Purpose of Lesson:
The purpose of this lesson is to let students explore boiling point and graphing in a hands on lab situation. It also gives students the practice they need to separate water and alcohol in the next unit.
Major Strategies to Watch for:
1) Guided Graphing - The students and I graph together.
Learning Goal: Discover what happens to the temperature at the boiling point of alcohol
Opening question: How do you think the boiling point of alcohol will be different from that of water? Why?
Students record their opening question on their learning goal sheet and are ready to start class 3 min after the bell has rung. I reward students who get started early with ROCK STAR SCIENTIST tickets.
The lab today is a little more dangerous than the lab yesterday because the alcohol fumes are flammable. I like to show this video to show the kids that we aren't going to fool around with the fire.
It is also a great chance to talk about another characteristic property, flammability! After the video I make sure that all students understand the fire rules.
1. Stay in your seat when there is a lit burner at your desk.
2. Wear goggles at all times.
3. Make sure your desk is clear of papers.
4. If there is a fire, be calm and call for the teacher. Do not attempt to put it out yourself.
Finally I spray some alcohol on the table and light it on fire and show the kids that as flammable as alcohol is, when you are using a small amount of alcohol it will burn off very quickly.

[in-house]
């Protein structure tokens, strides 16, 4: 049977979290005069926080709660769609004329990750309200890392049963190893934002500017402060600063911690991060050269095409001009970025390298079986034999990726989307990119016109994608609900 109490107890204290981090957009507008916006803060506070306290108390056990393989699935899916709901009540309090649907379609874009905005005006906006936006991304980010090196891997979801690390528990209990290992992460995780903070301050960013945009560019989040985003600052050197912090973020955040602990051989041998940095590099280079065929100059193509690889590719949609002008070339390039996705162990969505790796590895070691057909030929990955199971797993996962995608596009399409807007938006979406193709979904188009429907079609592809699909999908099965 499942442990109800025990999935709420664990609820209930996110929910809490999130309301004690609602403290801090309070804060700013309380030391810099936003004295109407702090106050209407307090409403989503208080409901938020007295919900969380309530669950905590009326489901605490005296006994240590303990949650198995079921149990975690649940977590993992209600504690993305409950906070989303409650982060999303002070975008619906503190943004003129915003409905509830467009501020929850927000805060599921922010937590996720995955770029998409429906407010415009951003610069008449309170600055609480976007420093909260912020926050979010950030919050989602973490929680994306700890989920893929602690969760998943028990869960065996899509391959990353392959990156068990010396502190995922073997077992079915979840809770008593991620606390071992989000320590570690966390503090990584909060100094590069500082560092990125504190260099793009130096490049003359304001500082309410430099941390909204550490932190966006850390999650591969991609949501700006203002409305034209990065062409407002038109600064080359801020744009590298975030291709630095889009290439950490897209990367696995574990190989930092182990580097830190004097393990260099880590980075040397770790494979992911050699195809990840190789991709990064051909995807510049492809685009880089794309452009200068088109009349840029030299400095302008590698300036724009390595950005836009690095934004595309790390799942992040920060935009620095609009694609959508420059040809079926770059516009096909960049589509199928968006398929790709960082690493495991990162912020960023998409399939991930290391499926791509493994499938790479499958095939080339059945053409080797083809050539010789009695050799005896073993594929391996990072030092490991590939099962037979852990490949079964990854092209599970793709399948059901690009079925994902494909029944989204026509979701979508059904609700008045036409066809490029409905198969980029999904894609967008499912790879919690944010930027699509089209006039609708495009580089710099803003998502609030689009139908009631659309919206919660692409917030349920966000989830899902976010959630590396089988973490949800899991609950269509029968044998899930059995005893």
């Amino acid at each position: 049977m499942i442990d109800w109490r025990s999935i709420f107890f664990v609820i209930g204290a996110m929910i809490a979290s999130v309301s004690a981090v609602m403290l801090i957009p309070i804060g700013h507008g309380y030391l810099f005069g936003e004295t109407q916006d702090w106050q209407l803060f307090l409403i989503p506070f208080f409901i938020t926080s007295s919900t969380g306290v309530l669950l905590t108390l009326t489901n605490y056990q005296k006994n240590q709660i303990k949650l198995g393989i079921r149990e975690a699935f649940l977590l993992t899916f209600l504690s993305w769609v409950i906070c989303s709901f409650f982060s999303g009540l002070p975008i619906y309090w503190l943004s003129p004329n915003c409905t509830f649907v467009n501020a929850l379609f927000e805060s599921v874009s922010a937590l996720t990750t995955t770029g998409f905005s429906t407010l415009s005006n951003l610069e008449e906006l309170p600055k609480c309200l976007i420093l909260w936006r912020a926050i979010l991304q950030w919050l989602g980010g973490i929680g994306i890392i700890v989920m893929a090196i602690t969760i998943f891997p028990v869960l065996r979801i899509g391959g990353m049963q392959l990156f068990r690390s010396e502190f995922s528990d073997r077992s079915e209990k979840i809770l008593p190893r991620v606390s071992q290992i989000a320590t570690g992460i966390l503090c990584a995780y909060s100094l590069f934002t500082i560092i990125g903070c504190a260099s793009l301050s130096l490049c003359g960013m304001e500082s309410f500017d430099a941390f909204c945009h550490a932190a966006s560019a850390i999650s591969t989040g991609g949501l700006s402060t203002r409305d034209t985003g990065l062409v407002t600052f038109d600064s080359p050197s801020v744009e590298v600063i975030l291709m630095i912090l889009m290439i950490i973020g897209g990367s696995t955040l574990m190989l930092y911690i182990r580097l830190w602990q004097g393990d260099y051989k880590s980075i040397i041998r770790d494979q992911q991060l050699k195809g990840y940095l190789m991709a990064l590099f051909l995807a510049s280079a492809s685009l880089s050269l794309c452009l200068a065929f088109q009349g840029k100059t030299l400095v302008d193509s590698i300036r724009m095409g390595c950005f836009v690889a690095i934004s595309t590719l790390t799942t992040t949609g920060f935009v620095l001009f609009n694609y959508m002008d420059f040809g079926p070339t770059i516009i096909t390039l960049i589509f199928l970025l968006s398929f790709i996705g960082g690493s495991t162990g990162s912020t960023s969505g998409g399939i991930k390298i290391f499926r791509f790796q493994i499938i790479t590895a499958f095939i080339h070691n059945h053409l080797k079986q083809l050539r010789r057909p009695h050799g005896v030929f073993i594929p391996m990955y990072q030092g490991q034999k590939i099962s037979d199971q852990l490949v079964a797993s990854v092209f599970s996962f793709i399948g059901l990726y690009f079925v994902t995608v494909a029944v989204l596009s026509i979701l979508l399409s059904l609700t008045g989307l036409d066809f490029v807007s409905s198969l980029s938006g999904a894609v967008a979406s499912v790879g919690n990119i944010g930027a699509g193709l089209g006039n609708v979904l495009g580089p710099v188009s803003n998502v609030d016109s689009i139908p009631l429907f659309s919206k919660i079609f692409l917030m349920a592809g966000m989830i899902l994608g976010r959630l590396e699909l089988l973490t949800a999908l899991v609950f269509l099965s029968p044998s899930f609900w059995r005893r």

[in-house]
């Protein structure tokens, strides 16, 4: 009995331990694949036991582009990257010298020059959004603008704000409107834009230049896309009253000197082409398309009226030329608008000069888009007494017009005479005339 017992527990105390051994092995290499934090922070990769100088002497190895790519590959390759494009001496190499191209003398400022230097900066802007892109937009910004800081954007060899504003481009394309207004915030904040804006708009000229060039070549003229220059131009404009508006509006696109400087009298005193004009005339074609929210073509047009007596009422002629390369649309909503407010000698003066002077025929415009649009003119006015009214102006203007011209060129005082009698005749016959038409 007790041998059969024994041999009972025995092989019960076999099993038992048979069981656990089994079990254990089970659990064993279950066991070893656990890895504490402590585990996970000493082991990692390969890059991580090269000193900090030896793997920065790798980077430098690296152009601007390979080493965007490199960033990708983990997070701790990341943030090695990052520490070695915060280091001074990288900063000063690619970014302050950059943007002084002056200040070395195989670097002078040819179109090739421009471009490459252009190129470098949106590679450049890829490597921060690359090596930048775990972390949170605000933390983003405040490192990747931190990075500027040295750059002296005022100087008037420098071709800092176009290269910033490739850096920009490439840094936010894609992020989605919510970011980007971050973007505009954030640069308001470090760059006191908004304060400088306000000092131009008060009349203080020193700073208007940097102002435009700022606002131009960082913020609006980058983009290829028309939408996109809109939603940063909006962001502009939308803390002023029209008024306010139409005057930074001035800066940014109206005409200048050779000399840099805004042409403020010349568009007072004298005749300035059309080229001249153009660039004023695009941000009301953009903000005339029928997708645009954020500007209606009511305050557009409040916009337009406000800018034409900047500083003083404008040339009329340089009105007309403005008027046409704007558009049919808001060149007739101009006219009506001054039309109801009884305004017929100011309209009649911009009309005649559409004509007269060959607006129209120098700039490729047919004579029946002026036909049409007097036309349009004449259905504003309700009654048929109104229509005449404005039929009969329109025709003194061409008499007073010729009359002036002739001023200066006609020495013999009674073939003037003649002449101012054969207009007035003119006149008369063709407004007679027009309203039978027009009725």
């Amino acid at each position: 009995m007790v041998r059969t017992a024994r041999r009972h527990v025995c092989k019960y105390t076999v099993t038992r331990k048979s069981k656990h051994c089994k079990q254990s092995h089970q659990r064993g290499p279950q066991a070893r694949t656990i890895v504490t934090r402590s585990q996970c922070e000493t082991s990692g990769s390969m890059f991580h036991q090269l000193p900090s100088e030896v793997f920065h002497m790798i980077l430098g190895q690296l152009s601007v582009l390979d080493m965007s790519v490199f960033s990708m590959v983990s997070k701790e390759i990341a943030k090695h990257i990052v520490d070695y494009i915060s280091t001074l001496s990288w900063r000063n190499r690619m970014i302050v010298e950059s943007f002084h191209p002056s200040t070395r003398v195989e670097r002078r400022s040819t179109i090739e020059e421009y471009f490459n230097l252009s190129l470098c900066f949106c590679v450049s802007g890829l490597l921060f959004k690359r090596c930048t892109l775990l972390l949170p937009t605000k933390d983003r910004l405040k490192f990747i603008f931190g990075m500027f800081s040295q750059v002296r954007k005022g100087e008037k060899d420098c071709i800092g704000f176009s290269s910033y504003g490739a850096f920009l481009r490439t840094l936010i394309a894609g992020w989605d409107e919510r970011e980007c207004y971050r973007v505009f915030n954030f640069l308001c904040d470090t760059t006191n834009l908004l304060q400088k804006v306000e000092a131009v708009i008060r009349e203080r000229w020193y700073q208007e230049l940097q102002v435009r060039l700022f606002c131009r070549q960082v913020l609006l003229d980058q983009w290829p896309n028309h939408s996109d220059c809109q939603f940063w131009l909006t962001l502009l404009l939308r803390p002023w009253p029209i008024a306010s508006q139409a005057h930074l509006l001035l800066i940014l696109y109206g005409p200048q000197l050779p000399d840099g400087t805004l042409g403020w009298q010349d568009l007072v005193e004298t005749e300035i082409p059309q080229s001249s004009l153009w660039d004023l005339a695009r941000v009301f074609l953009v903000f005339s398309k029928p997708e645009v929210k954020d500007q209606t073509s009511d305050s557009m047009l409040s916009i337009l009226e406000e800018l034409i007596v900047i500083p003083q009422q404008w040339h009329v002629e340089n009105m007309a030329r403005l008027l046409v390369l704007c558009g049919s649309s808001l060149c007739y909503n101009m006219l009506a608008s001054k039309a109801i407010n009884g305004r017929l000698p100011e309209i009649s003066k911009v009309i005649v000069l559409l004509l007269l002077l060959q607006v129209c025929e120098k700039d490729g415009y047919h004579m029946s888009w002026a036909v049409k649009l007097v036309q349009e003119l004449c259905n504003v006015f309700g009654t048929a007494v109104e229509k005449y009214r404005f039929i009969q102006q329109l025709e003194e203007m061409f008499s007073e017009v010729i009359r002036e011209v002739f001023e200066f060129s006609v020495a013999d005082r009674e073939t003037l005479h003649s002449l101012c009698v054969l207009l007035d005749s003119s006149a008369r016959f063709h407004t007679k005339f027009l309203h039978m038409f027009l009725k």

The purpose of this section is for students to understand the problem and get their lab reports ready.
Instructions to the students:
Yesterday we took data on the temperature of water as it boiled. Today we are going to look alcohol. Our lab today will be very similar to yesterday's.
Students should now be ready to write the title, purpose, and hypothesis for this lab. For students who aren't ready for this independence, I use the Boiling Point of Alcohol lab report.
This lab is not as simple as the water lab. Since the fumes of alcohol are flammable, I often have little alcohol fires at the set-ups. To help with this problem, I put boiling chips inside the alcohol to even out the boiling a little, I make sure that we only use 10 ml of alcohol, and I talk to the students about safety, letting them know that if there is an alcohol fire at the desk they should just scoot their chairs back and raise their hands. There is a screencast below of what one of these alcohol fires looks like and how to handle it.
Students should be fairly adept at the lab set-up since they have done a similar lab the day before.
The key to this lab is that students need to be able to take down time and temperature data over a period of time. If you are heating water in a small test tube, 10 minutes will be plenty of time. I like to have students take down data every 30 seconds. This gives the students plenty to do while the test tube is heating but doesn't overwhelm them too much. The data table can be seen in the lab write-up.
Once all students have their labs set up and goggles on, I light the alcohol burners. In my classroom the set up for the methane burners requires the students to be standing at the counters. By choosing to use alcohol burners instead I keep the students in their seats and can monitor labs easier. If you are using methane burners at lab counters be sure to keep the counters clear of materials and make sure that the counter areas isn't too crowded. In the past I have used tape to set up lab stations for kids so they have a boundary to work within.